Seattle man arrested on drug charges
JUNEAU - Bail for a Seattle man was set $10,000 after his Tuesday night arrest on a felony drug charge.
James A. Jackson, 23, appeared Wednesday in Juneau District Court on a single count of third-degree misconduct involving a controlled substance.
He departed his flight from Seattle at the Juneau airport at about 10:30 p.m., Alaska State Troopers reported. Officers from the Southeast Alaska Narcotic Enforcement Team stopped him as a result of an investigation, according to court records.
Troopers reported that SEANET officers found 196 grams - about 6 ounces - of methamphetamine in Jackson's possession.
Student treated for hypothermia
JUNEAU - A Juneau student was treated for hypothermia after plunging into waters near the Herbert Glacier on Friday afternoon, authorities said.
Capital City Fire and Rescue officials said federal law prohibits them from revealing the student's name, age or sex, but they described the student as a pre-teen.
Authorities said the student was part of a school outing at the headwaters of the Herbert River. Rescuers were called at 4:30 p.m. after an adult hiked to the road system to report the incident. The adult and students provided initial treatment.
Rescuers and medical personnel flew to the scene in a TEMSCO helicopter. The student was able to walk and was treated for hypothermia and released to her parents in good condition, authorities said.
Searchers find climber's cache
ANCHORAGE - Searchers on Saturday found a cache belonging to a man overdue after attempting a solo climb of Mount Sanford.
Jason Harper, 28, set out May 4 to climb the 16,237-foot peak in Wrangell-St. Elias National Park.
Harper was dropped off at Windy Ridge on the slopes of Mount Sanford by McMahan Guide and Flying Services in Gakona. The area is at the 3,000-foot level, about 20 miles northwest of the summit. Harper carried 40 pounds of food, skis and climbing gear, but no tent.
When pilot Harley McMahan returned May 9 to pick up Harper, he was not at the designated spot, according to the National Park Service.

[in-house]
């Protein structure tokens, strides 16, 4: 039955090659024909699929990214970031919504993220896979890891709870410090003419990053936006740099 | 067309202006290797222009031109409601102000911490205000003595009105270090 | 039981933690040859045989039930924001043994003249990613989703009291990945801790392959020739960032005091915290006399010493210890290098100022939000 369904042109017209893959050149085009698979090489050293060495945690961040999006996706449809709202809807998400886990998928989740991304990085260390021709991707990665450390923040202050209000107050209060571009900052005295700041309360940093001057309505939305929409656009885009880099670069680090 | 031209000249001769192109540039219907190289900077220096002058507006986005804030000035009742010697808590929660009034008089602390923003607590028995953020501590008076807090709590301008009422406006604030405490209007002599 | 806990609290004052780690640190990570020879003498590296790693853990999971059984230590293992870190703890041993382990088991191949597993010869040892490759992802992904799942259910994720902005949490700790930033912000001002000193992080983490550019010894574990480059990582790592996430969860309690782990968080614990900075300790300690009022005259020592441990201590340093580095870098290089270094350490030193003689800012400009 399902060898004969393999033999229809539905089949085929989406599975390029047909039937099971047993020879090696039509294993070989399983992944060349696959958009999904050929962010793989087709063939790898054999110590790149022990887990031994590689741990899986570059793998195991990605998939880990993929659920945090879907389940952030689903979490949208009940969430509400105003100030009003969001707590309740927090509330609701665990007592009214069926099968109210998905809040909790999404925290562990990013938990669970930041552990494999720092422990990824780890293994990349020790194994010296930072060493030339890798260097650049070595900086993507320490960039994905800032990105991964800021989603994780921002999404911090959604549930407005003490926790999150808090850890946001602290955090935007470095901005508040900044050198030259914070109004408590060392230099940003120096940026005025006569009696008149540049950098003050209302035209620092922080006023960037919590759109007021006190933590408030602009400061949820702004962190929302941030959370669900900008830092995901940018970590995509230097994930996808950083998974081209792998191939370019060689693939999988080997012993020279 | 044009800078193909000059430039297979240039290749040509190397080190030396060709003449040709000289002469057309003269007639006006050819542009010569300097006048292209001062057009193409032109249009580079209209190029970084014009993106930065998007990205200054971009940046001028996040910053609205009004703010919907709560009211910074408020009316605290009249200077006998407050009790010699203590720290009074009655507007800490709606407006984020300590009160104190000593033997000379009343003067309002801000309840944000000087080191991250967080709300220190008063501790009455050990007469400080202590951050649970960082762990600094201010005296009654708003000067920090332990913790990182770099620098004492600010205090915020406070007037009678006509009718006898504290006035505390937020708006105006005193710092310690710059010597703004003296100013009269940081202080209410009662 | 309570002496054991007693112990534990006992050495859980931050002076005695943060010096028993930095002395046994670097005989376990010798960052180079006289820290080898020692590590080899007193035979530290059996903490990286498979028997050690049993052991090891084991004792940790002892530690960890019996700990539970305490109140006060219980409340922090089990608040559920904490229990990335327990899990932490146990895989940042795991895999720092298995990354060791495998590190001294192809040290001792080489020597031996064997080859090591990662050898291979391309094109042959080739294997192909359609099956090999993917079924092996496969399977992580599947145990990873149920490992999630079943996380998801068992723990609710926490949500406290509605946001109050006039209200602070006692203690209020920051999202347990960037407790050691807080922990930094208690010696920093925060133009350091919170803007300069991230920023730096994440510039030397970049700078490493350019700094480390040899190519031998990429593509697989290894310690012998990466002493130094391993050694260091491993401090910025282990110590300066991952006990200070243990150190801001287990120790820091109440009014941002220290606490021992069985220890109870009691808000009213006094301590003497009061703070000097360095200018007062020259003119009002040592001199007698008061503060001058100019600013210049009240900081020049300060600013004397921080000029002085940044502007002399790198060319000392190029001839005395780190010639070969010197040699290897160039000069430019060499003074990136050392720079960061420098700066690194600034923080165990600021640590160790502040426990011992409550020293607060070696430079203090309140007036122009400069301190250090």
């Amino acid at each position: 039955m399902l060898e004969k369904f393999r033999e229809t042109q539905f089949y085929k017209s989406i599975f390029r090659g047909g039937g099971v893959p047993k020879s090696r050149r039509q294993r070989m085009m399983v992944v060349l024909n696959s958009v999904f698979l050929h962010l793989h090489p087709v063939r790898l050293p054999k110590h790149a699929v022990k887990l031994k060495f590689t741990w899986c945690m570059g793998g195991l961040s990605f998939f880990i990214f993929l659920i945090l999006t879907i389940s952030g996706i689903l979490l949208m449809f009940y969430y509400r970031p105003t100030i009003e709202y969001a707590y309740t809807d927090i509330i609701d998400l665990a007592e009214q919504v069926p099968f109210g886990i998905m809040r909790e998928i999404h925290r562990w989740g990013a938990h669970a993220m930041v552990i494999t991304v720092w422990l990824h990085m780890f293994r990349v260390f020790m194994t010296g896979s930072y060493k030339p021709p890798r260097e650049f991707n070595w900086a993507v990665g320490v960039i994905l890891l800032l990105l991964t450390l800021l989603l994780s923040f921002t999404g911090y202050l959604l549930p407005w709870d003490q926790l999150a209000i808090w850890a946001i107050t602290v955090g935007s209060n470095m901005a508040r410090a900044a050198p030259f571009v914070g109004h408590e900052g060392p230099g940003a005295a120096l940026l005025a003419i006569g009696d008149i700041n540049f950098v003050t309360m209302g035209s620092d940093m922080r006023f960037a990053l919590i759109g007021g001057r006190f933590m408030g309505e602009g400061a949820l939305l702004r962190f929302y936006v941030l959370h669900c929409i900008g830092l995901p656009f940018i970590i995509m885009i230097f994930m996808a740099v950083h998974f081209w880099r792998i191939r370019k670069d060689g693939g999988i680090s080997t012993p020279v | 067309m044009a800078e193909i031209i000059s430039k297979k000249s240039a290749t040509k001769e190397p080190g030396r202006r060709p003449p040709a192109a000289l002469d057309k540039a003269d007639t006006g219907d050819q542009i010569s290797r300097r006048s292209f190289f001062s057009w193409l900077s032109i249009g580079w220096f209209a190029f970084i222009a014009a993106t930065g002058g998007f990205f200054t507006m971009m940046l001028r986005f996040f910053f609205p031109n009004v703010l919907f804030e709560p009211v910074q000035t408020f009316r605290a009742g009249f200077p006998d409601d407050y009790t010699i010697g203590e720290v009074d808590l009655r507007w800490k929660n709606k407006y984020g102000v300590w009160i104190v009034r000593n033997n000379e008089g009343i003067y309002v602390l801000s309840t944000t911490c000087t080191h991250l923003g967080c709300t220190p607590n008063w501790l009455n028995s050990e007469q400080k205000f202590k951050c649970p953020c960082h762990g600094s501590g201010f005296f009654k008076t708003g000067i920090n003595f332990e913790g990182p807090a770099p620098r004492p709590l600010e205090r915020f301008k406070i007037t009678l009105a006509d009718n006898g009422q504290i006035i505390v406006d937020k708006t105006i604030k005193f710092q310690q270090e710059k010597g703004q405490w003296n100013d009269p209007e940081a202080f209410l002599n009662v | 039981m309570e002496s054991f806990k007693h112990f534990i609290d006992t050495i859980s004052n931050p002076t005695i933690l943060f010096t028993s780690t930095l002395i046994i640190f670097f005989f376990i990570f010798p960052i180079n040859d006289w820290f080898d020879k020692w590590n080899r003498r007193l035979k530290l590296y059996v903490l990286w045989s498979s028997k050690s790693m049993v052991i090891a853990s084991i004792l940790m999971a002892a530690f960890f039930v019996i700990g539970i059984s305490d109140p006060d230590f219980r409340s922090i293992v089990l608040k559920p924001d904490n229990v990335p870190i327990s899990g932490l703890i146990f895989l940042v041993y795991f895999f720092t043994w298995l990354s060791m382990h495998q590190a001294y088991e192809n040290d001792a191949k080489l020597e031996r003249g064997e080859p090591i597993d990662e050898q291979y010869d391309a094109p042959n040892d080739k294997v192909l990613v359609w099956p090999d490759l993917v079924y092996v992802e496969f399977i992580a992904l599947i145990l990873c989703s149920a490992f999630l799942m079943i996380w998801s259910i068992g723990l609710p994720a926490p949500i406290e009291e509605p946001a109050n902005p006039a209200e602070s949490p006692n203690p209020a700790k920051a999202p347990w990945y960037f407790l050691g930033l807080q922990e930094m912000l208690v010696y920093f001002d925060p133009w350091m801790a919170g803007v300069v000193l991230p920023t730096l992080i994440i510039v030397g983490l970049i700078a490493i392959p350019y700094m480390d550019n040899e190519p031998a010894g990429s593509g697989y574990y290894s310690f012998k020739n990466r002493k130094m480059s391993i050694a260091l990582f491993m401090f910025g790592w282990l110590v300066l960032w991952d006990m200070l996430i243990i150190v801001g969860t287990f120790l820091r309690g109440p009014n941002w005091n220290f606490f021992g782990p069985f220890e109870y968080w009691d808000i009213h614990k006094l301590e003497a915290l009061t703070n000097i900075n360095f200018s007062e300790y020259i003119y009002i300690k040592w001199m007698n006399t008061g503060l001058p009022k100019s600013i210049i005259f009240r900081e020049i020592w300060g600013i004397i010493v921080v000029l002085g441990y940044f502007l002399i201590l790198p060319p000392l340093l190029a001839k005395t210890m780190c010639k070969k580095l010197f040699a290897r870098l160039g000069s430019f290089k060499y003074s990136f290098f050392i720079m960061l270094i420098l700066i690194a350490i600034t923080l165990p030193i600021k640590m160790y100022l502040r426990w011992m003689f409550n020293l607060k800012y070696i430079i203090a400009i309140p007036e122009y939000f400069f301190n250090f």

Ground searchers Saturday discovered a cache of supplies, probably associated with a camp, that Harper left on Sheep Glacier. The cache was below an ice fall, said National Park Service spokesman Smitty Parratt.
Harper apparently did not return to the spot after caching the supplies, Parratt said, indicating he may be above the cache.
It's also possible that he became lost and veered off his planned route, Parratt said. Harper planned to climb Sheep Glacier to the summit and return in five days.
Searchers have been challenged by the size of the search area. From the drop-off, it's about 20 miles to the summit over a vertical climb of 12,000 feet.
Two climbing parties, one above the ice fall and one below, are spending the night on the mountain. Two helicopters also looked for Harper on Saturday, and dogs and handlers searched where he was dropped off.
Murder suspect charged with assaulting trooper
ANCHORAGE - A man charged with killing a 20-year-old woman for her truck and bank account is accused of assaulting an Alaska State Trooper Judicial Services officer.
Peter Andrews, 20, is in jail on charges of murdering Rachael Peace, who was strangled to death on Aug. 8, 2002, in her apartment.
On Friday, Andrews was scheduled to enter a no-contest plea in Superior Court. While being prepared for transport by court security officers, Andrews rammed officer Brad Zimmerman in the face with his elbow, breaking Zimmerman's glasses and cutting his cheek, Alaska State Troopers spokesman Greg Wilkinson said.
Andrews was restrained and locked down; Zimmerman was treated at the Providence Alaska Medical Center emergency room and released, Wilkinson said.